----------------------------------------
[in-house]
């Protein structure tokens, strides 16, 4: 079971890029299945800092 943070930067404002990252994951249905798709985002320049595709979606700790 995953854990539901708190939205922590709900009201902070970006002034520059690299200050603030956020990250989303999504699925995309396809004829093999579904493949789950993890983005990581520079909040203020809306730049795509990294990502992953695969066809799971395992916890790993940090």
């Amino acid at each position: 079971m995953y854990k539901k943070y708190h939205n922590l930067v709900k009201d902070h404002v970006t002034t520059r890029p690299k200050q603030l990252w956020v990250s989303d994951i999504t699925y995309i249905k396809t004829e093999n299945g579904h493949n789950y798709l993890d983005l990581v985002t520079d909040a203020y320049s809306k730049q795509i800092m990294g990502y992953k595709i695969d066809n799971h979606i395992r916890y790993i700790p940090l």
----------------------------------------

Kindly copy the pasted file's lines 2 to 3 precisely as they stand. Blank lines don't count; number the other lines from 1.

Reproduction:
């Protein structure tokens, strides 16, 4: 079971890029299945800092 943070930067404002990252994951249905798709985002320049595709979606700790 995953854990539901708190939205922590709900009201902070970006002034520059690299200050603030956020990250989303999504699925995309396809004829093999579904493949789950993890983005990581520079909040203020809306730049795509990294990502992953695969066809799971395992916890790993940090």
């Amino acid at each position: 079971m995953y854990k539901k943070y708190h939205n922590l930067v709900k009201d902070h404002v970006t002034t520059r890029p690299k200050q603030l990252w956020v990250s989303d994951i999504t699925y995309i249905k396809t004829e093999n299945g579904h493949n789950y798709l993890d983005l990581v985002t520079d909040a203020y320049s809306k730049q795509i800092m990294g990502y992953k595709i695969d066809n799971h979606i395992r916890y790993i700790p940090l």